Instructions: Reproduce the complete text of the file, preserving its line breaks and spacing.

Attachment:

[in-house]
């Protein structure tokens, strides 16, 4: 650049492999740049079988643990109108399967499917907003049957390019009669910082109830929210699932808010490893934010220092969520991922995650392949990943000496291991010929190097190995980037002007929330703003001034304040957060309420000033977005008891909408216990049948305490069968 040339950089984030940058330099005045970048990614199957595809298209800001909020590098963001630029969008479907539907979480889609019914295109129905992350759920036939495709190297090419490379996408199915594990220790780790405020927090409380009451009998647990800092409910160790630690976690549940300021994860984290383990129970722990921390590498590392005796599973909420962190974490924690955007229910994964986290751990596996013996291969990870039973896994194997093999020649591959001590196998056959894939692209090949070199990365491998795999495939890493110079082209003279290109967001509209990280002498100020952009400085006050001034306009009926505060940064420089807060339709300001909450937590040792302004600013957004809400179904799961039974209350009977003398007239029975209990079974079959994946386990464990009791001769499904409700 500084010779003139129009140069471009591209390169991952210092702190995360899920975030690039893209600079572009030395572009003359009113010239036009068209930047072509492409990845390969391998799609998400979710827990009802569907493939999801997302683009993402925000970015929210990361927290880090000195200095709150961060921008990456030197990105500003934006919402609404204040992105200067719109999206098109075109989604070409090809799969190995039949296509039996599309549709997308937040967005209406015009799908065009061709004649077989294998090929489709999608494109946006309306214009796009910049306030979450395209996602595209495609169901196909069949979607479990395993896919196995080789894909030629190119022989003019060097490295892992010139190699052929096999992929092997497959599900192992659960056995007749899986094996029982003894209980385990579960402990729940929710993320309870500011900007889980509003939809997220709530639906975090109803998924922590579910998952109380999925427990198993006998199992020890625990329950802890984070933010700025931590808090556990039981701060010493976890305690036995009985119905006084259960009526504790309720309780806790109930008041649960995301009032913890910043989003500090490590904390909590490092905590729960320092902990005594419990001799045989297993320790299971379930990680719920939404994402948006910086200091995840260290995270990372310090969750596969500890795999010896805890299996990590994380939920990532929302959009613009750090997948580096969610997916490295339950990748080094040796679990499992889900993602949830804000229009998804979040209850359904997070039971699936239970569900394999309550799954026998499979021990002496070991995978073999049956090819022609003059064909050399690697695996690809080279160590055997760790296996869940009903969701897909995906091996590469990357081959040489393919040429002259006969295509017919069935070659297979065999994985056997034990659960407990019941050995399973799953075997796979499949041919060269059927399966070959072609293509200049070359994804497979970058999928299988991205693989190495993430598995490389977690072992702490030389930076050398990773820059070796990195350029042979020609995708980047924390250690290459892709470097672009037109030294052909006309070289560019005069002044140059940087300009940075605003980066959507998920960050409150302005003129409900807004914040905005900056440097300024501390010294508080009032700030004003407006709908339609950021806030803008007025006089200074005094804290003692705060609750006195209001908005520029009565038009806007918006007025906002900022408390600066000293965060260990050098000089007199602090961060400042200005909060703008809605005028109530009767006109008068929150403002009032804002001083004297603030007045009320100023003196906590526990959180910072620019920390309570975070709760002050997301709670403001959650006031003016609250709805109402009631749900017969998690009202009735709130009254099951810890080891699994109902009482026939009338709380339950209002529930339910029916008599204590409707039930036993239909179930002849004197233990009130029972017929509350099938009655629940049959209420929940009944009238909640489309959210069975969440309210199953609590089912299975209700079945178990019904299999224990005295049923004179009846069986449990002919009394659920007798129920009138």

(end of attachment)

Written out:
[in-house]
């Protein structure tokens, strides 16, 4: 650049492999740049079988643990109108399967499917907003049957390019009669910082109830929210699932808010490893934010220092969520991922995650392949990943000496291991010929190097190995980037002007929330703003001034304040957060309420000033977005008891909408216990049948305490069968 040339950089984030940058330099005045970048990614199957595809298209800001909020590098963001630029969008479907539907979480889609019914295109129905992350759920036939495709190297090419490379996408199915594990220790780790405020927090409380009451009998647990800092409910160790630690976690549940300021994860984290383990129970722990921390590498590392005796599973909420962190974490924690955007229910994964986290751990596996013996291969990870039973896994194997093999020649591959001590196998056959894939692209090949070199990365491998795999495939890493110079082209003279290109967001509209990280002498100020952009400085006050001034306009009926505060940064420089807060339709300001909450937590040792302004600013957004809400179904799961039974209350009977003398007239029975209990079974079959994946386990464990009791001769499904409700 500084010779003139129009140069471009591209390169991952210092702190995360899920975030690039893209600079572009030395572009003359009113010239036009068209930047072509492409990845390969391998799609998400979710827990009802569907493939999801997302683009993402925000970015929210990361927290880090000195200095709150961060921008990456030197990105500003934006919402609404204040992105200067719109999206098109075109989604070409090809799969190995039949296509039996599309549709997308937040967005209406015009799908065009061709004649077989294998090929489709999608494109946006309306214009796009910049306030979450395209996602595209495609169901196909069949979607479990395993896919196995080789894909030629190119022989003019060097490295892992010139190699052929096999992929092997497959599900192992659960056995007749899986094996029982003894209980385990579960402990729940929710993320309870500011900007889980509003939809997220709530639906975090109803998924922590579910998952109380999925427990198993006998199992020890625990329950802890984070933010700025931590808090556990039981701060010493976890305690036995009985119905006084259960009526504790309720309780806790109930008041649960995301009032913890910043989003500090490590904390909590490092905590729960320092902990005594419990001799045989297993320790299971379930990680719920939404994402948006910086200091995840260290995270990372310090969750596969500890795999010896805890299996990590994380939920990532929302959009613009750090997948580096969610997916490295339950990748080094040796679990499992889900993602949830804000229009998804979040209850359904997070039971699936239970569900394999309550799954026998499979021990002496070991995978073999049956090819022609003059064909050399690697695996690809080279160590055997760790296996869940009903969701897909995906091996590469990357081959040489393919040429002259006969295509017919069935070659297979065999994985056997034990659960407990019941050995399973799953075997796979499949041919060269059927399966070959072609293509200049070359994804497979970058999928299988991205693989190495993430598995490389977690072992702490030389930076050398990773820059070796990195350029042979020609995708980047924390250690290459892709470097672009037109030294052909006309070289560019005069002044140059940087300009940075605003980066959507998920960050409150302005003129409900807004914040905005900056440097300024501390010294508080009032700030004003407006709908339609950021806030803008007025006089200074005094804290003692705060609750006195209001908005520029009565038009806007918006007025906002900022408390600066000293965060260990050098000089007199602090961060400042200005909060703008809605005028109530009767006109008068929150403002009032804002001083004297603030007045009320100023003196906590526990959180910072620019920390309570975070709760002050997301709670403001959650006031003016609250709805109402009631749900017969998690009202009735709130009254099951810890080891699994109902009482026939009338709380339950209002529930339910029916008599204590409707039930036993239909179930002849004197233990009130029972017929509350099938009655629940049959209420929940009944009238909640489309959210069975969440309210199953609590089912299975209700079945178990019904299999224990005295049923004179009846069986449990002919009394659920007798129920009138």